Concrete Worker Kaimahi Raima

Concrete workers make, pour, spread, finish, reinforce and cut concrete for construction projects such as buildings and footpaths.

Concrete workers may do some or all of the following:

  • read and interpret plans or drawings
  • weigh and mix concrete materials (gravel, sand, cement and water)
  • sample and test the mix
  • prepare boxing (formwork) and/or lay reinforcing
  • pour, spread, compact, smooth and polish concrete, by hand or machine
  • drive heavy vehicles such as concrete trucks.

Specialised concrete workers may also:

  • install items such as anchor bolts into concrete
  • spray concrete on areas such as retaining walls and swimming pools
  • cut concrete using power cutters.

Physical Requirements

Concrete workers need to have a good level of fitness, strong arms and a strong back as they have to do heavy lifting and climbing. They also need to be comfortable working at heights.

Useful Experience

Useful experience for concrete workers includes:

  • paving
  • bricklaying
  • work in the construction industry.

Personal Qualities

Concrete workers need to be:

  • careful and accurate
  • responsible and reliable
  • hard-working and practical
  • able to follow instructions
  • able to work well in a team.

Skills

Concrete workers need to have:

  • knowledge of concrete types and different ways of using them
  • knowledge of concrete-setting times
  • knowledge of how to lay and finish concrete and operate the machines that are involved
  • basic carpentry skills.

Conditions

Concrete workers:

  • usually work regular business hours, but may also work early mornings, evenings and weekends
  • work on buildings and construction sites, roads, bridges, and other structures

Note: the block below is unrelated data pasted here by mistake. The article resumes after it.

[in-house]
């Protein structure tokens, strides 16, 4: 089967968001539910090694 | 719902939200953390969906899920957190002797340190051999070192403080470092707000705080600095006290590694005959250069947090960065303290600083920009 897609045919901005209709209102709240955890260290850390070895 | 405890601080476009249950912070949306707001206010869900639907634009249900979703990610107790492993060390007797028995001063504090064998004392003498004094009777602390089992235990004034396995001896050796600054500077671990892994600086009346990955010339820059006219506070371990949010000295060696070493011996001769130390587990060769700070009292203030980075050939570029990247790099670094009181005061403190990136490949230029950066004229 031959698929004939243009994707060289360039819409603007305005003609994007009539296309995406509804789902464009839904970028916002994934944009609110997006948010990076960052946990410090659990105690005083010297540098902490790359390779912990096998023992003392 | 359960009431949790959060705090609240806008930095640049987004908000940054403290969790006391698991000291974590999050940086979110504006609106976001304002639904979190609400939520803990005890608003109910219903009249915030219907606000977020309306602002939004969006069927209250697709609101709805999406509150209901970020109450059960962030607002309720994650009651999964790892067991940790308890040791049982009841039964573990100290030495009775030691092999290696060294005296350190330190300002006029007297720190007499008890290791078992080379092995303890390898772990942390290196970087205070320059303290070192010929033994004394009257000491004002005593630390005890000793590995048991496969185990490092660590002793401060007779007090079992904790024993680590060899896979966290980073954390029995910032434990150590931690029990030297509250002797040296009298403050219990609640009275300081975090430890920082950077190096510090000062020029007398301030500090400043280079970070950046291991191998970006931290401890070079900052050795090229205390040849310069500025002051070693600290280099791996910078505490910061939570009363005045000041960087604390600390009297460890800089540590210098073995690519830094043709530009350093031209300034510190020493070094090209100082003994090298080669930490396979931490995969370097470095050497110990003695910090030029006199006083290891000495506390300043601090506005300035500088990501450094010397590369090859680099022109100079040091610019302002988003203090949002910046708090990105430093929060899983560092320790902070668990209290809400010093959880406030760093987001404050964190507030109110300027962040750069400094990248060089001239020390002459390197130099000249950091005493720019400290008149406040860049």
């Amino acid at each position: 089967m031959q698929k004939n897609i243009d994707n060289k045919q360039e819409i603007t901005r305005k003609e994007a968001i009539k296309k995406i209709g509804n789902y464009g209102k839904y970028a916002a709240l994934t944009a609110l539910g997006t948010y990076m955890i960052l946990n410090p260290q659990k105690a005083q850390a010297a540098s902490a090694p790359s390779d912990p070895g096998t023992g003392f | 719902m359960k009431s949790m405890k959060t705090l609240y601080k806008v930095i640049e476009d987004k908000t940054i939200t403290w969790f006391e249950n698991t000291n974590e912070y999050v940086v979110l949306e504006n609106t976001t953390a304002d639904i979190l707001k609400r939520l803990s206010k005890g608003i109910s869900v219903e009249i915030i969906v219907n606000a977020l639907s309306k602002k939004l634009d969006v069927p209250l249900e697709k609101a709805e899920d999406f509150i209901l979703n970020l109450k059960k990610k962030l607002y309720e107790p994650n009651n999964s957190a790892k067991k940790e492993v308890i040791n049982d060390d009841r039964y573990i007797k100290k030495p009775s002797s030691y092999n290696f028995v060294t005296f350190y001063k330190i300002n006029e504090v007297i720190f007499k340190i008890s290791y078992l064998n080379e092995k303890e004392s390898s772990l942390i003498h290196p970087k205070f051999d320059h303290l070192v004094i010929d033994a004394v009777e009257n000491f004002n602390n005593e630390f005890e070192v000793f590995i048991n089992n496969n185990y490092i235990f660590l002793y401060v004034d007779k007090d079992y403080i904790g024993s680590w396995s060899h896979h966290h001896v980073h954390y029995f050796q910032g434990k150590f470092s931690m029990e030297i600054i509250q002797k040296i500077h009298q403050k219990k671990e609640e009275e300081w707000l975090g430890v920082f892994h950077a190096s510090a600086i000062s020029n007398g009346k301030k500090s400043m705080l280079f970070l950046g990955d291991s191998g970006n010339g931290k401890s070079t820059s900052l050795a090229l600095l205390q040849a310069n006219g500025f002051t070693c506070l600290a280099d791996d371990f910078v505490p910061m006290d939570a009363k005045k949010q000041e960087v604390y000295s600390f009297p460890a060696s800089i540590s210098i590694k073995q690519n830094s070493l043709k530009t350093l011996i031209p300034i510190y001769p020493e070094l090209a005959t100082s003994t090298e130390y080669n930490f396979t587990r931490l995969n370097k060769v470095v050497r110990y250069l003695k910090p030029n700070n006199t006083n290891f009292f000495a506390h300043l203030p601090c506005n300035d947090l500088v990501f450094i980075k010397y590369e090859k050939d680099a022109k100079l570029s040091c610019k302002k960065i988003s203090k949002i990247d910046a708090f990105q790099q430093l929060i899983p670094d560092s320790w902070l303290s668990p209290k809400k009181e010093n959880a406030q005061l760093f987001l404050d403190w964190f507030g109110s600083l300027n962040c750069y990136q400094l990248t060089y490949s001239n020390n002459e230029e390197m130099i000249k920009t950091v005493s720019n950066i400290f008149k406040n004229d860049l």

• work in most weather, in conditions that can be hazardous, dusty, dirty and noisy
  • travel locally to construction sites.

Subject Recommendations

There are no specific secondary education requirements to become a concrete worker, but maths, physical education, English and construction and mechanical technologies to at least NCEA Level 1 are useful. 

Year 11 and 12 learners can find out more about the construction industry, and gain relevant skills, by doing a National Certificate in Building, Construction and Allied Trades (Levels 1 and 2) through the BConstructive programme.

For Year 11 to 13 learners, trades academies and the STAR and Gateway programmes are good ways to gain relevant experience and skills.

These programmes may help you gain an apprenticeship, but do not reduce the amount of time it takes to complete it.

Concrete Workers can earn around $21-$30 per hour.

Pay for concrete workers varies depending on skills and experience.

  • Concrete worker apprentices may start on the apprentice training rate.
  • Unqualified concrete workers usually earn between minimum wage or a little above, depending on their experience.
  • Qualified concrete workers usually earn up to $30 an hour.
  • Experienced qualified concrete workers and those in team leader roles may earn more than this.

Source: Seek and Trade Me Jobs, 2018.

Concrete workers can progress to become team leaders or may start a business and manage their own team of concrete workers. They may also move into construction project management. 

They may specialise in:

  • manufacturing concrete products
  • producing cement and concrete as a raw material
  • constructing buildings out of concrete.

Years Of Training

There are no specific requirements to become a concrete worker. However, once you are employed it is useful to complete an apprenticeship and gain a National Certificate in precast concrete, concrete product manufacture, or concrete construction.

The Building and Construction Industry Training Organisation (BCITO) oversees concrete apprenticeships.

Concrete Worker

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